Climate ChangeGreenovateRenew BostonVolunteer


By October 19, 2019 No Comments

I’m excited to return to Massachusetts in order to help Greenovate tell the story of Boston’s environment!

Growing up at the mouth of the Merrimack River in Newburyport, MA, every day I witnessed the relationship between nature and culture, natural resources and economy. Attending Newburyport Public Schools, my favorite teachers turned our community into our classroom. They taught us about the changing seasons on bike tours through the Great Marsh at Old Town Hill in Newbury, introduced us to estuarine habitats on dories in the Merrimack, and encouraged us to investigate local civic issues like the response to the rapid erosion of Plum Island.

The ecological identity of coastal Massachusetts was embedded in everything growing up. As a member of the cross country team, I trained in the sprawling woods and trails of Maudslay State Park and instead of summer camp, my friends and I spent as much time as we possibly could at the beach in Salisbury.

It was always a given that natural resources were vital to the identity of my hometown. Fishing is still a major industry in Newburyport’s economy – as are outdoor recreation, whale watches, and outdoor venues for the strong arts and music community.

I am so grateful to have had the opportunity to grow up so immersed in nature. I consider myself lucky, too, for having witnessed firsthand the profound effects that climate change has had on my hometown. Not because it brings me joy, but because it allows me to understand what a changing climate can really mean to a community. As a coastal city, it has been at heightened risk from intensifying storms like Hurricane Sandy and the relentless snow of 2015. Storms like those, along with rising sea level, are responsible for the rapid erosion of Plum Island, which is home to many residents and rare habitats, and serves as a barrier island that protects the inland community from the sea. Boston is also a coastal community that experiences many of the same challenges that Newburyport does, which is one of the reasons I was so eager to be back here. I want to apply my understanding of these issues and to learn more about how this city has adapted thus far.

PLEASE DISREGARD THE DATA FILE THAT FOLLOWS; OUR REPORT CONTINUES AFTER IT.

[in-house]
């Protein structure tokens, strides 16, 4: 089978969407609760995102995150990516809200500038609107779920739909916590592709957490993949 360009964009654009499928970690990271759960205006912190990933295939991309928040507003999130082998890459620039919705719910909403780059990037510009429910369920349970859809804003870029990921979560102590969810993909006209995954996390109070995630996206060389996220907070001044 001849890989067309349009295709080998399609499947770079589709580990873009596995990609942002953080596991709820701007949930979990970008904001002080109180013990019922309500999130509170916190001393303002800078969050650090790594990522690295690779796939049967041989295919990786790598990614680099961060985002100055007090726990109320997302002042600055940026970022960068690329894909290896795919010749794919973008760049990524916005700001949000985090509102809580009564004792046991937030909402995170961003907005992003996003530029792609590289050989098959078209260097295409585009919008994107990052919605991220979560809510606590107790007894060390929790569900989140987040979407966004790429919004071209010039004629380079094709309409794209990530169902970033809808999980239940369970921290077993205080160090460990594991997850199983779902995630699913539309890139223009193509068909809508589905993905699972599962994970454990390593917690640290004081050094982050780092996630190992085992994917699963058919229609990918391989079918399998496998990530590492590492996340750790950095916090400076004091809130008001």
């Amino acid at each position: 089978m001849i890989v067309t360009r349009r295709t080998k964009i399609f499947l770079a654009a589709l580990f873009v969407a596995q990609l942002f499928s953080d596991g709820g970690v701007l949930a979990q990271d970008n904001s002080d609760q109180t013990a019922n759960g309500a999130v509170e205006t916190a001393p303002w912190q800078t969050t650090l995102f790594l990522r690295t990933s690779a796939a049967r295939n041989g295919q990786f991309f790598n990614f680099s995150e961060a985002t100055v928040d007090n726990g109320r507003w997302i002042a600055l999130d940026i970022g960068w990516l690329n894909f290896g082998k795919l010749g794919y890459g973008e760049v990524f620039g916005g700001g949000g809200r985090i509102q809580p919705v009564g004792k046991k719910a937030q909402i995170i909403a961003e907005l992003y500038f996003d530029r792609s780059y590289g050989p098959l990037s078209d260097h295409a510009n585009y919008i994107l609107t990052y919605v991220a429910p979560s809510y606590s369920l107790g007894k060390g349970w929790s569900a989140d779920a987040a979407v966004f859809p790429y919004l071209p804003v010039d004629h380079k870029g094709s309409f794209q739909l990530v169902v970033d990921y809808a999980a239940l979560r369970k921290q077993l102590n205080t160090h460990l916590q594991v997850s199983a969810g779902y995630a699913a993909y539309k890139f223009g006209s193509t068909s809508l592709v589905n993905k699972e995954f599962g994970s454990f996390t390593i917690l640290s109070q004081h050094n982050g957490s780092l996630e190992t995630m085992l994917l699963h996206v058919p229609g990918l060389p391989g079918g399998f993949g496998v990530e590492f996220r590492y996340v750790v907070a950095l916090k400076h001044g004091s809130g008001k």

Over the past several years, I’ve learned about people’s relationships to the environment in other places, too. I went to George Washington University in Washington, DC, where I majored in environmental studies. I worked for a U.S. Forest Service water quality program in rural New Mexico called Respect the Rio during the summers, and studied at the Center for Sustainable Development Studies in Costa Rica. After graduation, I worked for The Nature Conservancy on a new sustainable land management program on Martha’s Vineyard called the Vineyard Habitat Network, and then moved to Portland, Oregon where I worked for city’s Parks and Recreation Bureau.

I am so happy to return to Massachusetts and support the City of Boston’s efforts to reduce greenhouse gas emissions and prepare for the effects of climate change as Greenovate’s Writing Intern. I am excited to contribute to the work Greenovate does by providing a platform for Bostonians to share their stories about what the intersection of culture and environment mean to them, and I look forward to developing as a writer as I help Greenovate continue to engage Boston’s diverse communities!